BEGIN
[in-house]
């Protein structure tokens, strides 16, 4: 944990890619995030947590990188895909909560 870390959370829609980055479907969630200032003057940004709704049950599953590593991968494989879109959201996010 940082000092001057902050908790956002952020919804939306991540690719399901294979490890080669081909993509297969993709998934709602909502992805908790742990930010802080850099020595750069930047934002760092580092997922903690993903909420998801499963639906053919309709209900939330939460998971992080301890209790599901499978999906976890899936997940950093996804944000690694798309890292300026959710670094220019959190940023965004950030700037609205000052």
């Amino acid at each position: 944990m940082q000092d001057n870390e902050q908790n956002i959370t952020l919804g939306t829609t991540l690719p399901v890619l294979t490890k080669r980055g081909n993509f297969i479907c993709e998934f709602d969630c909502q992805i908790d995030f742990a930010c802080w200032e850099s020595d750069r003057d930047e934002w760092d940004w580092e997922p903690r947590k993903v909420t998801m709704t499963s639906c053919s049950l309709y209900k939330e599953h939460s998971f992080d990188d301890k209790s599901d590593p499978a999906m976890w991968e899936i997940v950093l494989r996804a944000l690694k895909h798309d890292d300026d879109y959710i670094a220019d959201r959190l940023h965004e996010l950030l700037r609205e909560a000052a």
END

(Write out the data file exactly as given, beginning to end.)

[in-house]
């Protein structure tokens, strides 16, 4: 944990890619995030947590990188895909909560 870390959370829609980055479907969630200032003057940004709704049950599953590593991968494989879109959201996010 940082000092001057902050908790956002952020919804939306991540690719399901294979490890080669081909993509297969993709998934709602909502992805908790742990930010802080850099020595750069930047934002760092580092997922903690993903909420998801499963639906053919309709209900939330939460998971992080301890209790599901499978999906976890899936997940950093996804944000690694798309890292300026959710670094220019959190940023965004950030700037609205000052």
């Amino acid at each position: 944990m940082q000092d001057n870390e902050q908790n956002i959370t952020l919804g939306t829609t991540l690719p399901v890619l294979t490890k080669r980055g081909n993509f297969i479907c993709e998934f709602d969630c909502q992805i908790d995030f742990a930010c802080w200032e850099s020595d750069r003057d930047e934002w760092d940004w580092e997922p903690r947590k993903v909420t998801m709704t499963s639906c053919s049950l309709y209900k939330e599953h939460s998971f992080d990188d301890k209790s599901d590593p499978a999906m976890w991968e899936i997940v950093l494989r996804a944000l690694k895909h798309d890292d300026d879109y959710i670094a220019d959201r959190l940023h965004e996010l950030l700037r609205e909560a000052a």